Revenue is Not an Accurate Benchmark for Valuation

Revenue is Not an Accurate Benchmark for Valuation

NorthBridge Business Advisors

I frequently hear people say that they researched their company and based on that research the company should sell as a percentage of revenue, perhaps as high as 100% or more. Let’s dissect this. Suppose two different businesses have the same revenue and for whatever reason the profit is quite different. Revenue would not necessarily be an appropriate way to estimate the market value for each of these businesses.

Obviously, revenue is critical to any business, but is it a barometer of the valuation of any particular company? Perhaps not.

When people quote the relationship between revenue and sales price, they are possibly extracting it from a database that accumulated a number of transactions. The database then shows the average relationship between revenue and sales price. That may be an average for the database, but it may not have a lot to do with the specific company at hand.

In my view, the preferred metric, for a specific business, is cash flow which is usually referred to as either EBITDA (Earnings Before Interest Taxes Depreciation and Amortization) or SDE (Seller’s Discretionary Earnings). SDE represents the total financial benefit to the owner and includes salary, the business’ profit and benefits such as an automobile and health benefits.

Certainly, the same databases that provide the average revenue provide EBITDA and SDE. I believe that the averages using a multiple of EBITDA or SDE are more indicative of a sales price than revenue. The reason being – cash is what pays the bills. Cash after revenue and expenses will pay the new owner’s salary, returns the owner’s investment and pays the debt. Banks look at the business and perform a debt capacity analysis to determine how much debt the business’ cash flow can service – and as a result – how much the buyer / new owner can borrow towards a purchase price.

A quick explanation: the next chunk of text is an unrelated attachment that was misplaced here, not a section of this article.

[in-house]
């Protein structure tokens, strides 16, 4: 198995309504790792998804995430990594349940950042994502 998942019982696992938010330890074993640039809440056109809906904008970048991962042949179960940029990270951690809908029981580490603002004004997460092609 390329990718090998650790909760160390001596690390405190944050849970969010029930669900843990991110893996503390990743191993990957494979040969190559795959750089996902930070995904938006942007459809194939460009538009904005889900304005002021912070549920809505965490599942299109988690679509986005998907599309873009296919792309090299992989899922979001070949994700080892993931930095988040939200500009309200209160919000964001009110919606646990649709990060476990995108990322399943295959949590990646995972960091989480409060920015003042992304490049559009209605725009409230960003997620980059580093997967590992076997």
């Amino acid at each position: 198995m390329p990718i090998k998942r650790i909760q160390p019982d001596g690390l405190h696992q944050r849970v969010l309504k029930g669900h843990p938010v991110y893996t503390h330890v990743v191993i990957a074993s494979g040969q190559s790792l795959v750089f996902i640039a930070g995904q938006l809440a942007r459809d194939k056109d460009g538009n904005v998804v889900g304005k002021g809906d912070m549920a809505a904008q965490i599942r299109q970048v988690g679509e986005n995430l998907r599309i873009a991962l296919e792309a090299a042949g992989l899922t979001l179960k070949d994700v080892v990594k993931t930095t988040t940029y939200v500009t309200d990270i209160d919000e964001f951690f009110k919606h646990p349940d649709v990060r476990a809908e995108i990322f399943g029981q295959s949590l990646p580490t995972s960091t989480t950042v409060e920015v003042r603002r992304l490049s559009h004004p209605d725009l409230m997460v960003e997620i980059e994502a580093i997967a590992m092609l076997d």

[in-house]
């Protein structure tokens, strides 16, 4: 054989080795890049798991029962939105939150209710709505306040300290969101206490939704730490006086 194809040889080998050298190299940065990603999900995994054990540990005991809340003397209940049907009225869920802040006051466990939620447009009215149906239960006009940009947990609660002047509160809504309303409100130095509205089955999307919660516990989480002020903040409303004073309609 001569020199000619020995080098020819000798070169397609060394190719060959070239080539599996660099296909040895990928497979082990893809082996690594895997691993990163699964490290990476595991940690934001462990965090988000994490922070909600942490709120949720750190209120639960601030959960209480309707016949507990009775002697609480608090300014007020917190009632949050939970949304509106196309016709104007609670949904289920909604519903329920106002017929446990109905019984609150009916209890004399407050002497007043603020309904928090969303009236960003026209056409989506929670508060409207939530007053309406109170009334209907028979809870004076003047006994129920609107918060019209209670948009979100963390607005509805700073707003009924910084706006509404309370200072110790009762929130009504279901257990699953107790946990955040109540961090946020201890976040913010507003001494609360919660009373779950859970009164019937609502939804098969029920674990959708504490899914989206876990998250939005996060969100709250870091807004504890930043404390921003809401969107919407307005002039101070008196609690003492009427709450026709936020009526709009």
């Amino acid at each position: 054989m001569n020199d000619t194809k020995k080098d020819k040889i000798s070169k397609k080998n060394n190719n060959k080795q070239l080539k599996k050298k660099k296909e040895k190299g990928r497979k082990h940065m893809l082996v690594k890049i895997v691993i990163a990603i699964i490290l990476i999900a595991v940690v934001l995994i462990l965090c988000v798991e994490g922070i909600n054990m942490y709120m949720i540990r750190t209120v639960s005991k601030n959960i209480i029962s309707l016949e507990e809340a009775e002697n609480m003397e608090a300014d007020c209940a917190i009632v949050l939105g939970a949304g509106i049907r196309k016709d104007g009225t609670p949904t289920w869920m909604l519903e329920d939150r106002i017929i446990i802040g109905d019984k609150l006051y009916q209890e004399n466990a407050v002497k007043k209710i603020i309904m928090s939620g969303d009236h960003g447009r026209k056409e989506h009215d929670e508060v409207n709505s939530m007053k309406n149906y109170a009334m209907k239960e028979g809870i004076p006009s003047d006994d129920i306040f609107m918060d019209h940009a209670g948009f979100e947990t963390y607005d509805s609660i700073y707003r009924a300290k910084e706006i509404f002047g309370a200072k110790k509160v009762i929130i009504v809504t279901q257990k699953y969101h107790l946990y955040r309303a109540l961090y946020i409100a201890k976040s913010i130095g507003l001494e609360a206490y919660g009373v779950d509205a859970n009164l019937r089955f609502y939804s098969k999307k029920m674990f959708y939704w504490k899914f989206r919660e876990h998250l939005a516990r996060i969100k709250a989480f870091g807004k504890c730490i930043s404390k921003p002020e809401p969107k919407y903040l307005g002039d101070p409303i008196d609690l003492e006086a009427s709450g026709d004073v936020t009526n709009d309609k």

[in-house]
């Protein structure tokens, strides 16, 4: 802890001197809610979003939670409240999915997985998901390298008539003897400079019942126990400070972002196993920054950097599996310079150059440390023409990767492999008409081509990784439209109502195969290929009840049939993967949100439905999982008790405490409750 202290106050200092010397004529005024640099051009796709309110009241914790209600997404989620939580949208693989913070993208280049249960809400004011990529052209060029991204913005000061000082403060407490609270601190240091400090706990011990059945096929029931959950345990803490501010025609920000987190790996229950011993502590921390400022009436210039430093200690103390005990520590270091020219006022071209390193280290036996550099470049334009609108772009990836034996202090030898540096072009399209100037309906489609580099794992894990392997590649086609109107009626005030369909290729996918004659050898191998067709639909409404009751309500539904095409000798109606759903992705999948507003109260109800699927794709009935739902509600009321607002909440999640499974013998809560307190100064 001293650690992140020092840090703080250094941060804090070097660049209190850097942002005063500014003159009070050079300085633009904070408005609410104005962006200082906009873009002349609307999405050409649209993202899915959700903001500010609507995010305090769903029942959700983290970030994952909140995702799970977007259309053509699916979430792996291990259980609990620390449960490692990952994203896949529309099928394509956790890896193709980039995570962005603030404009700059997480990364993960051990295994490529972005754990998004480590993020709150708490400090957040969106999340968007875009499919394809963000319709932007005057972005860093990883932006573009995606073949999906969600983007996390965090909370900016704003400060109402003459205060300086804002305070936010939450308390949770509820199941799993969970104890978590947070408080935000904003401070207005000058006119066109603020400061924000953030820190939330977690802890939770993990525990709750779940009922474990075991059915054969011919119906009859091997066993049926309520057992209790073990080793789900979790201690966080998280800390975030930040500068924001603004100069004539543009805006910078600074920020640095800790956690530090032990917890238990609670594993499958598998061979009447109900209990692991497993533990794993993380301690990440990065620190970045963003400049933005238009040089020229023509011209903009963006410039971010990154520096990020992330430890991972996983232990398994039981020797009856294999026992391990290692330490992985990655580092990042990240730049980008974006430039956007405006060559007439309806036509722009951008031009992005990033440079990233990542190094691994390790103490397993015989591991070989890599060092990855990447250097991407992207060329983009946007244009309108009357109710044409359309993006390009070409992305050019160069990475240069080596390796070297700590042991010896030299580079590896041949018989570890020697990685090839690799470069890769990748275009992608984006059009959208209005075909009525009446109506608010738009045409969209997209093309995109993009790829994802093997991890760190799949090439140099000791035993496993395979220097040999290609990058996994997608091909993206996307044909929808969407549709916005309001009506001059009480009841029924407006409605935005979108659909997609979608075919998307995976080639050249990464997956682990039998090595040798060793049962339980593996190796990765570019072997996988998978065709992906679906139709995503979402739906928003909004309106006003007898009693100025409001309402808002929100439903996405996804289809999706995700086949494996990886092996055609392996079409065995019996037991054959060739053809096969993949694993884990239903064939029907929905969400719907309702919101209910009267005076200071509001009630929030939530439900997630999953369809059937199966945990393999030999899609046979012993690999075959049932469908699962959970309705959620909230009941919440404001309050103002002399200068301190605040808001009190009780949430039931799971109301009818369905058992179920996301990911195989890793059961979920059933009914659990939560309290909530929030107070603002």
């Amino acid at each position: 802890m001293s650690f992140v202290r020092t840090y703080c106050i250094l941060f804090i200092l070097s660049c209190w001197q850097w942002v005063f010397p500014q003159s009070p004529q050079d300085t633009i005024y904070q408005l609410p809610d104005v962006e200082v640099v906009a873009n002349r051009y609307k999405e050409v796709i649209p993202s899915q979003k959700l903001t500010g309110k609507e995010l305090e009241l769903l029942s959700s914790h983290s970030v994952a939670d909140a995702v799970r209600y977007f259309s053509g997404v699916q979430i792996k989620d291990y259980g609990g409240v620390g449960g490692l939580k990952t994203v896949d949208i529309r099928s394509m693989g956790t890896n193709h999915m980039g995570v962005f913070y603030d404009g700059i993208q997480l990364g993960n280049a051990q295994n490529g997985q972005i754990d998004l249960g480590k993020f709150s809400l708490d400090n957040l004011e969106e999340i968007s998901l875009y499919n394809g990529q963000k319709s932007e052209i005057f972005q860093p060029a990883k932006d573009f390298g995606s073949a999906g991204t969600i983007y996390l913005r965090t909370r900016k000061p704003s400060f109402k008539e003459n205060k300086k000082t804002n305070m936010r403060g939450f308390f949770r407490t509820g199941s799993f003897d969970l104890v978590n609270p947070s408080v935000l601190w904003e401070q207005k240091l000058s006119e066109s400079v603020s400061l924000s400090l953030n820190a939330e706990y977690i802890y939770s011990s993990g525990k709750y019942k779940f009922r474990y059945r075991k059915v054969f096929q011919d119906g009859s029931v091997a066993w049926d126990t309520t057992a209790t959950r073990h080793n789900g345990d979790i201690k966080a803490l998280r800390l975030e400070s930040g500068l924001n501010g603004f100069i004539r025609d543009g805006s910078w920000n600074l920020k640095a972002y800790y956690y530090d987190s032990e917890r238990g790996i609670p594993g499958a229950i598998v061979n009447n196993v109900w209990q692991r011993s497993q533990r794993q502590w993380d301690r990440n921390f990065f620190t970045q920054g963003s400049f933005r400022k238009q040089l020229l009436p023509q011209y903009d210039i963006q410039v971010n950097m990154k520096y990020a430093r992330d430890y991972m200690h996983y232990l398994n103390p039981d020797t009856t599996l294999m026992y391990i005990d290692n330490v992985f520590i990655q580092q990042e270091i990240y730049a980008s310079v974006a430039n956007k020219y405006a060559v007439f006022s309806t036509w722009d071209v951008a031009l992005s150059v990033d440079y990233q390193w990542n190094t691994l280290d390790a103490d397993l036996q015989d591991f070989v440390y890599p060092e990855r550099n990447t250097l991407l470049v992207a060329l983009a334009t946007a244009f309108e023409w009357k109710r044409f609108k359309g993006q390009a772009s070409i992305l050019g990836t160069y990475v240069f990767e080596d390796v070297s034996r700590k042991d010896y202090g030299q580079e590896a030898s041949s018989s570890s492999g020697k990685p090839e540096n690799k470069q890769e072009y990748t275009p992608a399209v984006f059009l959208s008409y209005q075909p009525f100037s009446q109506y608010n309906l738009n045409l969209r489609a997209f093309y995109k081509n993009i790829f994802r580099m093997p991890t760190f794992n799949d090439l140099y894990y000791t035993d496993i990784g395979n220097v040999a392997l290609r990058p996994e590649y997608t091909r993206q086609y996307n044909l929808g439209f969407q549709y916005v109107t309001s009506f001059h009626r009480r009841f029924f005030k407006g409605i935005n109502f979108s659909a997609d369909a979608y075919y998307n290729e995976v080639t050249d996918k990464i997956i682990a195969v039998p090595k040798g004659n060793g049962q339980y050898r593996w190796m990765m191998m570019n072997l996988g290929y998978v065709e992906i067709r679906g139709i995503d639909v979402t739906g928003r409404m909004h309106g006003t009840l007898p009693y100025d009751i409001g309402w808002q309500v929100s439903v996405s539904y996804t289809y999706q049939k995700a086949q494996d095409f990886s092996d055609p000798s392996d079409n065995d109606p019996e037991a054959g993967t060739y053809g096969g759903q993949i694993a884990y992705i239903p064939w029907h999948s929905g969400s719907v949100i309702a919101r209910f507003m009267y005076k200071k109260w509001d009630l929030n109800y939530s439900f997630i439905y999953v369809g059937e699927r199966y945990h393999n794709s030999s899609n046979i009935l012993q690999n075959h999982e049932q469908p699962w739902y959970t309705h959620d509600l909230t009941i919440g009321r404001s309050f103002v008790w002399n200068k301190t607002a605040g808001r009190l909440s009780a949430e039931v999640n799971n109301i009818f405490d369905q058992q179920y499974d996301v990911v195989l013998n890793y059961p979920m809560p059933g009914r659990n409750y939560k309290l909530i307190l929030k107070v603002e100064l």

Naturally when an M&A Broker gets involved and the owner says “my (advisor, brother-in-law, country club friend, etc.) said that the business should sell for (X of) revenue”, the broker is working with a business owner who has a number embedded in their head. The broker frequently must explain why a metric based on revenue may not be accurate for THEIR business. It can be a delicate discussion because although a broker is armed with facts, he or she may be contradicting information received from a trusted advisor of the owner. In selling a business it is important for the M&A Broker to collaborate closely with the owner’s advisors and starting off on the right foot is helpful but allowing a false pretense to perpetuate in the owner’s thinking is not productive for anyone involved.

My advice to owners and their advisors is to focus their analysis on cash flow and use the revenue metric as perhaps a secondary factor at best.

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